Watanabe T, Yamaguchi T, Tsunoda H, Kaoku S, Tohno E, Yasuda H, et al. Ultrasound Image Classification of Ductal Carcinoma In Situ (DCIS) of the Breast: Analysis of 705 DCIS Lesions. Ultrasound Med Biol. 2017;43(5):918-25. doi: 10.1016/j.ultrasmedbio.2017.01.008. [PubMed: 28242086].
Kelly KM, Richwald GA. Automated whole-breast ultrasound: advancing the performance of breast cancer screening. Semin Ultrasound CT MR. 2011;32(4):273-80. doi: 10.1053/j.sult.2011.02.004. [PubMed: 21782117].
Su X, Lin Q, Cui C, Xu W, Wei Z, Fei J, et al. Non-calcified ductal carcinoma in situ of the breast: comparison of diagnostic accuracy of digital breast tomosynthesis, digital mammography, and ultrasonography. Breast Cancer. 2017;24(4):562-70. doi: 10.1007/s12282-016-0739-7. [PubMed: 27837442].
Ebell MH, Thai TN, Royalty KJ. Cancer screening recommendations: an international comparison of high income countries. Public Health Rev. 2018;39:7. doi: 10.1186/s40985-018-0080-0. [PubMed: 29507820]. [PubMed Central: PMC5833039].
Lehman CD, Lee AY, Lee CI. Imaging management of palpable breast abnormalities. AJR Am J Roentgenol. 2014;203(5):1142-53. doi: 10.2214/AJR.14.12725. [PubMed: 25341156].
Knutson D, Steiner E. Screening for breast cancer: current recommendations and future directions. Am Fam Physician. 2007;75(11):1660-6. [PubMed: 17575656].
Devolli-Disha E, Manxhuka-Kerliu S, Ymeri H, Kutllovci A. Comparative accuracy of mammography and ultrasound in women with breast symptoms according to age and breast density. Bosn J Basic Med Sci. 2009;9(2):131-6. doi: 10.17305/bjbms.2009.2832. [PubMed: 19485945]. [PubMed Central: PMC5638217].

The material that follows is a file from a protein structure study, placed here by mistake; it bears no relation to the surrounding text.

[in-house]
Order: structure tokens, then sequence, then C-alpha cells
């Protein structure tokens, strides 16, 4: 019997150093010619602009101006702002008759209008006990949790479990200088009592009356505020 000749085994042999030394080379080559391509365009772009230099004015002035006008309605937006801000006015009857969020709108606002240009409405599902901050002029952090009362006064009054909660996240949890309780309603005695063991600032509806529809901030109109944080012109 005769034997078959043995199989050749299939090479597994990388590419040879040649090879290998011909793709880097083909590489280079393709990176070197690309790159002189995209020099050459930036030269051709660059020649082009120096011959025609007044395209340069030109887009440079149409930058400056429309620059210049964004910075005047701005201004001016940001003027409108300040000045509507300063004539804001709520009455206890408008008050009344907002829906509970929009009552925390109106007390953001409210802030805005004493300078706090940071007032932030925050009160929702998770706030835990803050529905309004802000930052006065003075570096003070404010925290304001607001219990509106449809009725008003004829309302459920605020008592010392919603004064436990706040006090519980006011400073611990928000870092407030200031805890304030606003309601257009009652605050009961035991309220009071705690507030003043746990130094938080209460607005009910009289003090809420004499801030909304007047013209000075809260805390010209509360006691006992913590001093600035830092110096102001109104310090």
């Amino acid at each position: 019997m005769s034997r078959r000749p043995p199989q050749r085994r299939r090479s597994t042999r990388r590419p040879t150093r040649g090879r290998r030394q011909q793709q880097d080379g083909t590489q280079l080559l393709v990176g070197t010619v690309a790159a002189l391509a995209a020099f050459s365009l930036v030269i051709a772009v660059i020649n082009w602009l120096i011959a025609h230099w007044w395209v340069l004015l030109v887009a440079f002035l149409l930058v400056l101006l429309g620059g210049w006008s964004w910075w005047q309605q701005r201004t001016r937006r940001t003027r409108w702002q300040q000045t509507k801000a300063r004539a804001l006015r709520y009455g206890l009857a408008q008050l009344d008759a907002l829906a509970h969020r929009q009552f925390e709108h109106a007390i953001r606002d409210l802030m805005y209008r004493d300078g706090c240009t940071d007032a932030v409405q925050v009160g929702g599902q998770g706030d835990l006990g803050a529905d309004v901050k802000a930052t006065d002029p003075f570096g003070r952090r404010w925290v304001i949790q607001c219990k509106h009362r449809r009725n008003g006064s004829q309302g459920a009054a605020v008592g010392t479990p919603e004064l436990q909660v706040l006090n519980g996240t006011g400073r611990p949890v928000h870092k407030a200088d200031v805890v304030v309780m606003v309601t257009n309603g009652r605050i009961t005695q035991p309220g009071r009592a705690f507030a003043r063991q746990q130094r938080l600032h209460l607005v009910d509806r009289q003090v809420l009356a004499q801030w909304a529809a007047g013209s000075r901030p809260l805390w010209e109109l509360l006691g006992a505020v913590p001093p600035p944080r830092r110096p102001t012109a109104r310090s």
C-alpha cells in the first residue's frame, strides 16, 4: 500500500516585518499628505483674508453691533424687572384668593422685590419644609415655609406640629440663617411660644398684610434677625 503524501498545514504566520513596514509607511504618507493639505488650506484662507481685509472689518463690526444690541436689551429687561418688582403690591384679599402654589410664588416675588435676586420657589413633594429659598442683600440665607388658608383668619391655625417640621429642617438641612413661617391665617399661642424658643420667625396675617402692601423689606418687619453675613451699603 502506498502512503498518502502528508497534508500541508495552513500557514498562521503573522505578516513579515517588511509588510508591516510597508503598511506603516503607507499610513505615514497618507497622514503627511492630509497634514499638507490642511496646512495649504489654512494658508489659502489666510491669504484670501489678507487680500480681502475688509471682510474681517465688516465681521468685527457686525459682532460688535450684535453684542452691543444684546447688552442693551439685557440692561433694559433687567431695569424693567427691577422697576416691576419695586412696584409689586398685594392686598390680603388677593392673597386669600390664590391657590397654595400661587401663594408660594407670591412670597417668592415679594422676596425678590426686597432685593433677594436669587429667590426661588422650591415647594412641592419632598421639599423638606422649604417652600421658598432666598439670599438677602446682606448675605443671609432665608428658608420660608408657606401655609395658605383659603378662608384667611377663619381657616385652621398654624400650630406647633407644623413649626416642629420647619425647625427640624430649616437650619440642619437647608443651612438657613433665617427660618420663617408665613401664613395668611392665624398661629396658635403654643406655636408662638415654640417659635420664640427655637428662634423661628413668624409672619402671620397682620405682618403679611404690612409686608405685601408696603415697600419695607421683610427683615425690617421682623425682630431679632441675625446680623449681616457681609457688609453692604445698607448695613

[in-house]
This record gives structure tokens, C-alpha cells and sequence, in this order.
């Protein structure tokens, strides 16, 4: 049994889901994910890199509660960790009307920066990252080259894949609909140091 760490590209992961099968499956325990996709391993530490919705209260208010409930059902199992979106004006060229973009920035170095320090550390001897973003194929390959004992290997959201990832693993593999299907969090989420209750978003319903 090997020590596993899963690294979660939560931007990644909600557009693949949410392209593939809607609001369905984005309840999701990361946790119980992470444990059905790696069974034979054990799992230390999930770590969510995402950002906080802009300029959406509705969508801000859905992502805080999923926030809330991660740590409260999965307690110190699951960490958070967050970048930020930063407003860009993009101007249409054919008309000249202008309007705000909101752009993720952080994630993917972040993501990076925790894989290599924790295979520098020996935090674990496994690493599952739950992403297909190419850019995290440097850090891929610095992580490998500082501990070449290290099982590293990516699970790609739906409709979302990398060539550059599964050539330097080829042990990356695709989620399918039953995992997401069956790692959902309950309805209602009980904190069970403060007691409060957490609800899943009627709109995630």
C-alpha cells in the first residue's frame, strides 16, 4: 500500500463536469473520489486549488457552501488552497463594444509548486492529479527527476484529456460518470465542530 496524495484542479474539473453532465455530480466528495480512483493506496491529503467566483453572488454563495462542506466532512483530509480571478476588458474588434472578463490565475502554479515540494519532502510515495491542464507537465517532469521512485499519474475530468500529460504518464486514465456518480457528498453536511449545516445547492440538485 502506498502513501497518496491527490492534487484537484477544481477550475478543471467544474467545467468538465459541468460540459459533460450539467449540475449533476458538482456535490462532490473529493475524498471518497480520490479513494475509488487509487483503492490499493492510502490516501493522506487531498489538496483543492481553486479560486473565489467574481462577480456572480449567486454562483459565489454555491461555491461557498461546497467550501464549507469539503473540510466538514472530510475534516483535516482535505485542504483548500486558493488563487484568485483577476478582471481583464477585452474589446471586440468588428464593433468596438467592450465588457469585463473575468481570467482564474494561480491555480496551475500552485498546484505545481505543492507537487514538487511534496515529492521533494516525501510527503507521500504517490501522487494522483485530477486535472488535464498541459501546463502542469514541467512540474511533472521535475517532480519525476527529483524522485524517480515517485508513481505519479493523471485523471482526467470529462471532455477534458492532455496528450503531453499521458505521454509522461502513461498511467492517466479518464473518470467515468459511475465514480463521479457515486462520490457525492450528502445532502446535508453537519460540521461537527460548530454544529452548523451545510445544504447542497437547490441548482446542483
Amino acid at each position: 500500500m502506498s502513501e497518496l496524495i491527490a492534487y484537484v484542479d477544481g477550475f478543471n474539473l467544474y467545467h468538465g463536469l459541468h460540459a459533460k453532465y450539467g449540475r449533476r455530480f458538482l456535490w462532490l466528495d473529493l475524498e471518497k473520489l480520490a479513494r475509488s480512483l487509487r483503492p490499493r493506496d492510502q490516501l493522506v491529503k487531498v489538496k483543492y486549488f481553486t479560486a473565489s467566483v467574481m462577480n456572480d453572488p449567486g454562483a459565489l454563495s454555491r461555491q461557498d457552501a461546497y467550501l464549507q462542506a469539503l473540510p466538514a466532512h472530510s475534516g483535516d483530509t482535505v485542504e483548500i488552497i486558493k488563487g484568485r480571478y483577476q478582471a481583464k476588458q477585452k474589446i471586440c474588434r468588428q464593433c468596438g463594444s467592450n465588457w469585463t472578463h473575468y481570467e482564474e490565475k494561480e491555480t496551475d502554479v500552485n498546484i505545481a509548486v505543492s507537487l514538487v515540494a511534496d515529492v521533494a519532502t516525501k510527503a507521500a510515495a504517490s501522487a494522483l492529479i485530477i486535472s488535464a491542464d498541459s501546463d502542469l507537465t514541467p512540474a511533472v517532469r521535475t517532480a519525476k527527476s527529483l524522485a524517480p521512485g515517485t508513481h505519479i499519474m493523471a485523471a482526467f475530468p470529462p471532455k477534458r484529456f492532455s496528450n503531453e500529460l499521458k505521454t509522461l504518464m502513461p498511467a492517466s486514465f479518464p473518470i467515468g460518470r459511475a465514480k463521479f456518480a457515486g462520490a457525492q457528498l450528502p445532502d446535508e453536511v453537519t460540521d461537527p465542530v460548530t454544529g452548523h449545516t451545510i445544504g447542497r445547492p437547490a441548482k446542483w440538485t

Rao AA, Feneis J, Lalonde C, Ojeda-Fournier H. A Pictorial Review of Changes in the BI-RADS Fifth Edition. Radiographics. 2016;36(3):623-39. doi: 10.1148/rg.2016150178. [PubMed: 27082663].
Spak DA, Plaxco JS, Santiago L, Dryden MJ, Dogan BE. BI-RADS((R)) fifth edition: A summary of changes. Diagn Interv Imaging. 2017;98(3):179-90. doi: 10.1016/j.diii.2017.01.001. [PubMed: 28131457].
Kim JY, Jung EJ, Park T, Jeong SH, Jeong CY, Ju YT, et al. Prognostic importance of ultrasound BI-RADS classification in breast cancer patients. Jpn J Clin Oncol. 2015;45(5):411-5. doi: 10.1093/jjco/hyv018. [PubMed: 25670765].
Bednarski P, Dobruch-Sobczak K, Chrapowicki E, Jakubowski W. Breast ultrasound scans - surgeons' expectations. J Ultrason. 2015;15(61):164-71. doi: 10.15557/JoU.2015.0014. [PubMed: 26675118]. [PubMed Central: PMC4579747].
Yoon JH, Kim MJ, Lee HS, Kim SH, Youk JH, Jeong SH, et al. Validation of the fifth edition BI-RADS ultrasound lexicon with comparison of fourth and fifth edition diagnostic performance using video clips. Ultrasonography. 2016;35(4):318-26. doi: 10.14366/usg.16010. [PubMed: 27184655]. [PubMed Central: PMC5040135].
Baum JK, Hanna LG, Acharyya S, Mahoney MC, Conant EF, Bassett LW, et al. Use of BI-RADS 3-probably benign category in the American College of Radiology Imaging Network Digital Mammographic Imaging Screening Trial. Radiology. 2011;260(1):61-7. doi: 10.1148/radiol.11101285. [PubMed: 21502382]. [PubMed Central: PMC3121012].